Table 2: List of PSVG values calculated for the visibility graphs constructed from the Monte-Carlo simulated version of the same sample set of 30 cluster data sets (as shown in Table 1) extracted from the visibility graph corresponding to one of the four data sets of -values for S-AgBr (200A GeV) interaction data (constructed in step ).
Table 3: Trend of number of clusters is selected from each of the four -data sets [corresponding to the pseudorapidity regions around for S-AgBr (A GeV) interaction] which have almost similar average clustering coefficient to their Monte-Carlo simulated counterparts.
Figure 2: clusters extracted from the azimuthal space corresponding to a sample pseudorapidity data set around for S-AgBr (A GeV) interaction.
Figure 3: (a) versus plot for a cluster (b) versus plot for the same cluster.
Figure 4: Trend of PSVG values calculated for a specimen set of 30 cluster data sets (both experimental and their MC simulated ones as shown in Tables 1 and 2) extracted from the visibility graph corresponding to one of the four data sets of -values for S-AgBr (A GeV) interaction data (constructed in step ).
3.3. Results and Discussions

As already mentioned in the Section 1, several analyses have shown that the power-law spectra arising even from nonextensive statistics can rightly identify the general properties of particle production in high-energy interactions. Recently, Deppman and Megías [49] have shown that the fractal dimensions of the thermofractal obtained from values of temperature and entropic index resulting from the analysis of distributions in high-energy interactions are similar to those found in analyses of intermittency in experimental data in high-energy collisions.

Experimental data from S-AgBr at 200A GeV interaction has been analysed using the complex network based visibility graph method and the PSVG values obtained thereof have been compared for all the overlapping -regions centered around , and it has been shown that the multiplicity fluctuation in high-energy interaction is self-similar and scale-free [30]. The present work provides another evidence of fractal structure in multiparticle emission data.

In this work we have constructed visibility graphs from their corresponding azimuthal space or -data sets. From each visibility graph, a number of cluster data sets are extracted, and then again visibility graphs are constructed for each cluster data set and its Monte-Carlo simulated counterpart. Finally it is shown that each of these clusters is self-similar and scale-free and hence is of fractal structure.(i)For each cluster and its Monte-Carlo simulated counterpart, average clustering coefficients are calculated, and it has been found that the count of clusters having almost similar average clustering coefficient to their Monte-Carlo simulated counterparts is decreasing from the -region closest to the farthest from . Clustering coefficient is essentially generalised as signed correlation between the nodes of the networks [50]. In this experiment the correlation is measured in terms of the visibility between the nodes of the cluster data sets.(ii)Hence this decreasing count of clusters shown in Table 3 from pseudorapidity regions with to around signifies that the particle-to-particle correlation in the azimuthal distribution is least in the pseudorapidity region that is closest to (with ). Therefore, this region has the maximum number of clusters having similar average clustering coefficient to their Monte-Carlo simulated versions. However, the particle-to-particle correlation is gradually increasing as the count of clusters having similar average clustering coefficient compared to their Monte-Carlo simulated counterparts decreases in the regions that are farther from and finally this count is least in the farthest pseudorapidity region from .(iii)Particle-to-particle correlation in the azimuthal distribution is least in the most central pseudorapidity space, which gradually increases towards the region farthest from and becomes highest in the pseudorapidity region with .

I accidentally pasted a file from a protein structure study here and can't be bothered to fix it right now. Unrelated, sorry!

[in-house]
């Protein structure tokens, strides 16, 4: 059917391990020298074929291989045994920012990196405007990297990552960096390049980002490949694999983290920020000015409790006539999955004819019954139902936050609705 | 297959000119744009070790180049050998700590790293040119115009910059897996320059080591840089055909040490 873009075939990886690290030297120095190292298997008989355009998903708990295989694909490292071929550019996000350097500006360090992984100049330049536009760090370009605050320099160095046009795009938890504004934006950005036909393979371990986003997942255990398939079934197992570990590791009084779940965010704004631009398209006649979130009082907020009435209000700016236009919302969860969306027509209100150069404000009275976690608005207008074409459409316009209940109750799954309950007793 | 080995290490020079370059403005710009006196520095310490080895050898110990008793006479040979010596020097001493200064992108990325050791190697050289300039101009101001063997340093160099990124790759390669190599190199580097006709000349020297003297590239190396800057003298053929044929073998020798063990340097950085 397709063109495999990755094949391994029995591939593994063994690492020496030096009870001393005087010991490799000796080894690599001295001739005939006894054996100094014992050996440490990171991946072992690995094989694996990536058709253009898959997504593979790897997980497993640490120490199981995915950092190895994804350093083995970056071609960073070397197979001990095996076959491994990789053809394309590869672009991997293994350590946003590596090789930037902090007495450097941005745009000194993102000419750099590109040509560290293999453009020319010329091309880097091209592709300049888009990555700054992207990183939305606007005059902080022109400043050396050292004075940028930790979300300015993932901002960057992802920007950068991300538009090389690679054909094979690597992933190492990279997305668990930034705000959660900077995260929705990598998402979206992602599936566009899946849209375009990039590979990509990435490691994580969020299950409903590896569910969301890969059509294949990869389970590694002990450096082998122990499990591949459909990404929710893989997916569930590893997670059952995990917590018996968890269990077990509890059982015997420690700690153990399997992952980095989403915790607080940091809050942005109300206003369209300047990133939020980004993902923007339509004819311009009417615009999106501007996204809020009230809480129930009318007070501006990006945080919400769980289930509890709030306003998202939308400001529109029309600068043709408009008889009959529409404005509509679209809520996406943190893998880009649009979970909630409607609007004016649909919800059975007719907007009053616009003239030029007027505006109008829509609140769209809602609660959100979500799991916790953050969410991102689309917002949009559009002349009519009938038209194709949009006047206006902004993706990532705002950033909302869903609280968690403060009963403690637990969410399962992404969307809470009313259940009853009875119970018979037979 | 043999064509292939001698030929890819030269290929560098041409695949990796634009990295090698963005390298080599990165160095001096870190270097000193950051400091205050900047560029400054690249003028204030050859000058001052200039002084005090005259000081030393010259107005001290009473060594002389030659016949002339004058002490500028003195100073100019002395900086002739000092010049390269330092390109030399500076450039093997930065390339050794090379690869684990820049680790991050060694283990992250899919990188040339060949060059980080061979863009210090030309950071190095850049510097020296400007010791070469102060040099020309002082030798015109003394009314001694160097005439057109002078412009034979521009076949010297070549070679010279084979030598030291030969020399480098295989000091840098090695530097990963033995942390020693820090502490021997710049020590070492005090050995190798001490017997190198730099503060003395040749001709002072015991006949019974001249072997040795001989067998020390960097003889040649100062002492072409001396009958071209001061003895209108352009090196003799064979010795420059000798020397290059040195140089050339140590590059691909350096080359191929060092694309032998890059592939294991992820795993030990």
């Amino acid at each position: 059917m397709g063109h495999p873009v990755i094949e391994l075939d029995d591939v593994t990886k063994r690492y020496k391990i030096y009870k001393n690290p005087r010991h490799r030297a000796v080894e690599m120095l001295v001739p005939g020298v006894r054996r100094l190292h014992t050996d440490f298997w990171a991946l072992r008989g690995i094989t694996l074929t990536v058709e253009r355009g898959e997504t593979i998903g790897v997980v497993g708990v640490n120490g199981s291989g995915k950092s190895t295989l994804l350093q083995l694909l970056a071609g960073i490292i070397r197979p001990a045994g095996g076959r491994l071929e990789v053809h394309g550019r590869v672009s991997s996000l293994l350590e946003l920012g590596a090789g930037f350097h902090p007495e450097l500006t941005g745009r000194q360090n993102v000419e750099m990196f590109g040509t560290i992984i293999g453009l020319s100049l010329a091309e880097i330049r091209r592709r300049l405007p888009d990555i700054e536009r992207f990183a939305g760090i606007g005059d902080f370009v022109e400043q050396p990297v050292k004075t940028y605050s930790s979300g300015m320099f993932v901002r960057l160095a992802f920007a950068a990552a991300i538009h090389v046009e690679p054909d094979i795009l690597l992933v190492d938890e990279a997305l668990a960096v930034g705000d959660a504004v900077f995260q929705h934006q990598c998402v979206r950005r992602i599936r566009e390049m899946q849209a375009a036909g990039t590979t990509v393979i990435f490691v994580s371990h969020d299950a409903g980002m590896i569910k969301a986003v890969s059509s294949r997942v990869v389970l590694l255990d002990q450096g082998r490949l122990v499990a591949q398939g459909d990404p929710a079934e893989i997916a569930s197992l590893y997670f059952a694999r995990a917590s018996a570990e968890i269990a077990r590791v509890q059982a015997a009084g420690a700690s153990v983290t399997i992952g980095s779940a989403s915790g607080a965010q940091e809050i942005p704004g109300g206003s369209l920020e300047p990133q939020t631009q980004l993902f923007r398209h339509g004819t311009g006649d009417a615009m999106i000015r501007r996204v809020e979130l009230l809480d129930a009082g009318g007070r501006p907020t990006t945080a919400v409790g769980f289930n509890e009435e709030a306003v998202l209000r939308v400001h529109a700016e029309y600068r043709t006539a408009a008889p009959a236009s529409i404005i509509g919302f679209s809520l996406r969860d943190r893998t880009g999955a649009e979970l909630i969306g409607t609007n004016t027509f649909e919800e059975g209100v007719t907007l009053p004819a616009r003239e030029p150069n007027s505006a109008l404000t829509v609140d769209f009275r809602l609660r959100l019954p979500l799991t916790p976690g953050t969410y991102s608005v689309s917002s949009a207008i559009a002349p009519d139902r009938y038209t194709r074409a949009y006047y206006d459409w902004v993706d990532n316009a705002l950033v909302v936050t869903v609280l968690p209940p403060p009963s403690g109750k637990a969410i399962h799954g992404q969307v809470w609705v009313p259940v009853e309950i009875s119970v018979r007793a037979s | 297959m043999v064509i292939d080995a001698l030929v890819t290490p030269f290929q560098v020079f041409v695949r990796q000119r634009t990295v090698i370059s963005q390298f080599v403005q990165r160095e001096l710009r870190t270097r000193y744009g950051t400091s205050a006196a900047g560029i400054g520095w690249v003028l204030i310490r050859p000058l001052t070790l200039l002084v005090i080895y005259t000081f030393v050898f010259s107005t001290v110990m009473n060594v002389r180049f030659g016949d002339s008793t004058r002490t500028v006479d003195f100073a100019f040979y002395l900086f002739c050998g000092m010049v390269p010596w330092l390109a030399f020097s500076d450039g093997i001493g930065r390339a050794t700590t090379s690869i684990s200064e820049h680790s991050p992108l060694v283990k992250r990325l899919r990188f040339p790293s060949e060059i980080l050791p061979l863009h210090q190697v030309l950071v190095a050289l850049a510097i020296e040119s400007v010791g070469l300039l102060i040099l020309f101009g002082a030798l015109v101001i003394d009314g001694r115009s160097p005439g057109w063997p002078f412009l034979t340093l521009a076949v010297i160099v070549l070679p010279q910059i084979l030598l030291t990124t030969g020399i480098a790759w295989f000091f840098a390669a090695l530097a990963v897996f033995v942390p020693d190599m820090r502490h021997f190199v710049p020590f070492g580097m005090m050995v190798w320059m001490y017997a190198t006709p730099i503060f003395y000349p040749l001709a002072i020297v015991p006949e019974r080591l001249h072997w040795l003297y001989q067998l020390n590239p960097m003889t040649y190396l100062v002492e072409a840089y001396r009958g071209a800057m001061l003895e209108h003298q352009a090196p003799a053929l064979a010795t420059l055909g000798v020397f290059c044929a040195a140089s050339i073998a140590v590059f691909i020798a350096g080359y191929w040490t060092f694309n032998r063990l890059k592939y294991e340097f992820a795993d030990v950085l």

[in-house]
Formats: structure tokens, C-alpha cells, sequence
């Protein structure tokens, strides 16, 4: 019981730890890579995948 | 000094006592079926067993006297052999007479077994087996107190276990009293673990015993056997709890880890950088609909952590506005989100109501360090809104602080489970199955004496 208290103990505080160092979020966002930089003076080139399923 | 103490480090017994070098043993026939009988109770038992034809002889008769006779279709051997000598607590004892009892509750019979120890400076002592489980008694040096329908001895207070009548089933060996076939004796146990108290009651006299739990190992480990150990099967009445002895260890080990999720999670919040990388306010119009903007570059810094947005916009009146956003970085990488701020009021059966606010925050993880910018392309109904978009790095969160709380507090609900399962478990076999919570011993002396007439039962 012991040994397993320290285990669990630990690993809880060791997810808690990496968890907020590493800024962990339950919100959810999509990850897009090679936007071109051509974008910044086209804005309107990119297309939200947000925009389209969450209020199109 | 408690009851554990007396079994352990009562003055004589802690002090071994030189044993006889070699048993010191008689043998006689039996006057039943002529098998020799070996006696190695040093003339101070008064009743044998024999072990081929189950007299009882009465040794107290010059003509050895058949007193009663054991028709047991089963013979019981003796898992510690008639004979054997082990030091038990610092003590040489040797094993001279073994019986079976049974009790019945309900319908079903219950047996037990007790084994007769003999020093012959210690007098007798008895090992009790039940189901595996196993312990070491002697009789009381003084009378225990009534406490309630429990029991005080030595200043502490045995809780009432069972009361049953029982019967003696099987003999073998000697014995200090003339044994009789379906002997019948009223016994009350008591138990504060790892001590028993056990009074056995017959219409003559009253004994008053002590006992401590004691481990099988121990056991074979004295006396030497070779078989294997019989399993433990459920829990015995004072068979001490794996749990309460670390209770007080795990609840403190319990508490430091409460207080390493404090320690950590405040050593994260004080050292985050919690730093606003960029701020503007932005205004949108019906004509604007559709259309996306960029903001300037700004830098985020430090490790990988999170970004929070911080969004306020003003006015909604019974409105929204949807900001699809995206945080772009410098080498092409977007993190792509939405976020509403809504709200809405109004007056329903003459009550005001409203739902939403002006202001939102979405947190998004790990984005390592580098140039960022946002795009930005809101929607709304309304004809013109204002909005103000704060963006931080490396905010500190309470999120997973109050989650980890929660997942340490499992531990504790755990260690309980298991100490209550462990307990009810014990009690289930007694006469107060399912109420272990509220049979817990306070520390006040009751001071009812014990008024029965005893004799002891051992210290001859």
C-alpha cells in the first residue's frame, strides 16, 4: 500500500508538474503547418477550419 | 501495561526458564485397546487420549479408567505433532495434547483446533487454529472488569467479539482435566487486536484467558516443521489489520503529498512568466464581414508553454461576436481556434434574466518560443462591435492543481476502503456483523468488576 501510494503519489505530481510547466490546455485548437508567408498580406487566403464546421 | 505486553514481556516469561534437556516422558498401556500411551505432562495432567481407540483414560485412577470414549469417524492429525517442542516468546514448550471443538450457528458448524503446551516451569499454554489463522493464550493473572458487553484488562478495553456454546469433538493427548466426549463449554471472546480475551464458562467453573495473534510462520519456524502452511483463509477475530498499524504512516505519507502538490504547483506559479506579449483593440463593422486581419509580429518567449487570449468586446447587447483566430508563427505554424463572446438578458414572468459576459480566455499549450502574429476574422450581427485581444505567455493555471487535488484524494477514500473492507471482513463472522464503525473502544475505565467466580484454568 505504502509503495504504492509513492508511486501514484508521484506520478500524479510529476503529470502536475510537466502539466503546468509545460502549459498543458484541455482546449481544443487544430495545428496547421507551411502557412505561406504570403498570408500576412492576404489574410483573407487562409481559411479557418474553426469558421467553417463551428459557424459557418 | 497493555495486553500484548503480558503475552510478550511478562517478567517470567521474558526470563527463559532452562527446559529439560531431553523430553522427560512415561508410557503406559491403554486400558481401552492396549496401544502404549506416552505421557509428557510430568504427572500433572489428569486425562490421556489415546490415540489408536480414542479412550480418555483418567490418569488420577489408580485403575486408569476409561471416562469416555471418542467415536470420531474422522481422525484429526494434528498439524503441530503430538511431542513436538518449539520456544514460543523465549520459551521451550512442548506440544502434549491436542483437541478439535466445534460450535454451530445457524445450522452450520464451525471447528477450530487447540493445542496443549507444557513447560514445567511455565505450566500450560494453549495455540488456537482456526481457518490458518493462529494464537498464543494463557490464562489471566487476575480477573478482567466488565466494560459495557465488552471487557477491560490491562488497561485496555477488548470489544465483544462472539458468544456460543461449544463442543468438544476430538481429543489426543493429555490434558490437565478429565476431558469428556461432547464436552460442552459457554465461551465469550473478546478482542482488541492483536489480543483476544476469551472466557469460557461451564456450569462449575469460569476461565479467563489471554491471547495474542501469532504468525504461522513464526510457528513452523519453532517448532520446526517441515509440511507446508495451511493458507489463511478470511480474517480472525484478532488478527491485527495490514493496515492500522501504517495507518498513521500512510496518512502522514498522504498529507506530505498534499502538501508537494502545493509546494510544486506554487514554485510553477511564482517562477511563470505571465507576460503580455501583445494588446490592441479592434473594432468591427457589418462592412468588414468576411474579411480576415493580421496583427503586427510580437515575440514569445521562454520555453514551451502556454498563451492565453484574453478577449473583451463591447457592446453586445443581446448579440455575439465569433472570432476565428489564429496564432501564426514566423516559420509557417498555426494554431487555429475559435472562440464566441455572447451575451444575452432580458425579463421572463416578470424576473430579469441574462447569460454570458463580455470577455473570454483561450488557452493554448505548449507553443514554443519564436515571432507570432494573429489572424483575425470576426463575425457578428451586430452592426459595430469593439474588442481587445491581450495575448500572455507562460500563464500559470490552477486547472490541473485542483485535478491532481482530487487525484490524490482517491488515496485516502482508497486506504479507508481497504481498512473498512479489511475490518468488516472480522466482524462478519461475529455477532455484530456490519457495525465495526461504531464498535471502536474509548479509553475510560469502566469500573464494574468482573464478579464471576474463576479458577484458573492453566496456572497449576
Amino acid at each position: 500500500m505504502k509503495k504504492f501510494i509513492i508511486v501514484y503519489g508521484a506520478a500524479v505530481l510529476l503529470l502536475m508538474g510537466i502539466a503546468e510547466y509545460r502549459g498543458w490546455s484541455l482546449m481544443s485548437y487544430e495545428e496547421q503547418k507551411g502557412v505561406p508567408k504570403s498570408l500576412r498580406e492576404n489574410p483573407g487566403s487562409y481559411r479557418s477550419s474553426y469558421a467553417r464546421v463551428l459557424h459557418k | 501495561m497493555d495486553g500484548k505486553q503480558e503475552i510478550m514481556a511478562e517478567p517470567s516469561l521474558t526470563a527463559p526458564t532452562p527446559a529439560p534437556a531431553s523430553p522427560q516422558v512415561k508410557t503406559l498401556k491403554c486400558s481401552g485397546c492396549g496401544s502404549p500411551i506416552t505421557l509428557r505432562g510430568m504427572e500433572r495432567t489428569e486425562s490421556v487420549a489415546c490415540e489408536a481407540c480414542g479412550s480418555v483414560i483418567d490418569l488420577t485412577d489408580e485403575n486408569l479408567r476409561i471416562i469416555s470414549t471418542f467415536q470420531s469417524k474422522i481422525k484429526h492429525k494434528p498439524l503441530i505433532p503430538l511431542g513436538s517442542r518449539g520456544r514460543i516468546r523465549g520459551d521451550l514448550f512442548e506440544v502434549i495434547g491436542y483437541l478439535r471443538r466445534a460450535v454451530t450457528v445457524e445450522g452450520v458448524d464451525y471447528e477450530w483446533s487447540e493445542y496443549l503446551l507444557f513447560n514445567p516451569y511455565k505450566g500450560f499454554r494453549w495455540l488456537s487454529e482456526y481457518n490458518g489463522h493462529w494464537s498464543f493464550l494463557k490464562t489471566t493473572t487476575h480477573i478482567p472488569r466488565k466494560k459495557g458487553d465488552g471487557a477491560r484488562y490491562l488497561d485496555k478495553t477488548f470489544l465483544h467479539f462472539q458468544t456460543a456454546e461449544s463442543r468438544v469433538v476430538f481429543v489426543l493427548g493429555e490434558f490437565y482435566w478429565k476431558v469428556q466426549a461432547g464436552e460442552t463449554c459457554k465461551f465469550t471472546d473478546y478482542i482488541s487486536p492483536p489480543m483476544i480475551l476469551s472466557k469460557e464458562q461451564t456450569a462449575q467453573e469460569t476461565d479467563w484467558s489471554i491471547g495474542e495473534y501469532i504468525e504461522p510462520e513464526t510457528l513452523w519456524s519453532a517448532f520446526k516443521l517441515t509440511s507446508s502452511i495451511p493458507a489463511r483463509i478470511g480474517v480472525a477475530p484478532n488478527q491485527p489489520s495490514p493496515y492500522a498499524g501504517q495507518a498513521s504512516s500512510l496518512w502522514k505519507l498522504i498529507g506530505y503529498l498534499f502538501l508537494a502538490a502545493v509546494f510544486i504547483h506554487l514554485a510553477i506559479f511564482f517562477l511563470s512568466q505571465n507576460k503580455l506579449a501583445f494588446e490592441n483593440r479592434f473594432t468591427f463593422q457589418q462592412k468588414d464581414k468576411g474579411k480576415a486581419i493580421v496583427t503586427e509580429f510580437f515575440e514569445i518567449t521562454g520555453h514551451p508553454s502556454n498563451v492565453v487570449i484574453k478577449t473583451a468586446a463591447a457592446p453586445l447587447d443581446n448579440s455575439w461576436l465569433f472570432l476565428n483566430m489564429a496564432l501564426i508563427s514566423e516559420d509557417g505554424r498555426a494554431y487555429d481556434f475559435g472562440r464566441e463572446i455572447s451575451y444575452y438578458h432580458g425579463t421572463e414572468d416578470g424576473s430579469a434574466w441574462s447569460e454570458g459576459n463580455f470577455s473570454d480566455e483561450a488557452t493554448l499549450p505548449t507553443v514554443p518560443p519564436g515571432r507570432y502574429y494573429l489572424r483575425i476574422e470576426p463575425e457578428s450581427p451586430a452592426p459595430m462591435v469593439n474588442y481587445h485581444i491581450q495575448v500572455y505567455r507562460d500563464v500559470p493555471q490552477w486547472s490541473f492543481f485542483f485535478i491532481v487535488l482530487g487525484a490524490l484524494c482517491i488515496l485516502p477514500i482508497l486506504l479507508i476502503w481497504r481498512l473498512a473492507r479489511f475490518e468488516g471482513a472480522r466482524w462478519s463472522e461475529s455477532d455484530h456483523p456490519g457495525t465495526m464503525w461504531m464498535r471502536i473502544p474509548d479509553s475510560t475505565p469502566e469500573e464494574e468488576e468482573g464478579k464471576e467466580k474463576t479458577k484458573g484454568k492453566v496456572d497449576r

4. Conclusion

Bilandzic et al. have discussed that azimuthal anisotropic distribution might be the underlying cause of collective anisotropic flow of the produced particles in ultrarelativistic heavy-ion collisions [3]. The dynamics of azimuthal anisotropy in multiparticle production process is yet to come out with accurate parameters. Detailed and latest methods to analyse collective anisotropic flow using multiparticle azimuthal correlations are not free from systematic bias in conventional differential flow analyses. Hence, this is still an open area of research. In view of this, we have attempted to analyse azimuthal anisotropy by analysing the azimuthal distribution from a complex network perspective, which gives more deterministic information about the anisotropy in azimuthal distribution in terms of precise topological parameter.

It is observed that particle-to-particle correlation in the azimuthal distribution is least in the region closest to the central pseudorapidity, because in this region the pattern of clusters formed by the particles is mostly similar to their Monte-Carlo simulated counterparts. But, this correlation increases monotonically towards the region farthest from the central pseudorapidity. This in effect establishes the anisotropic nature of the azimuthal distribution closest to the central pseudorapidity region. This interesting observation might have a far reaching consequence to confirm the collective anisotropic flow in that region.

Conflicts of Interest

There are no conflicts of interest related to this paper.

Acknowledgments

The authors thank the Department of Higher Education, Govt. of West Bengal, India, for financial support.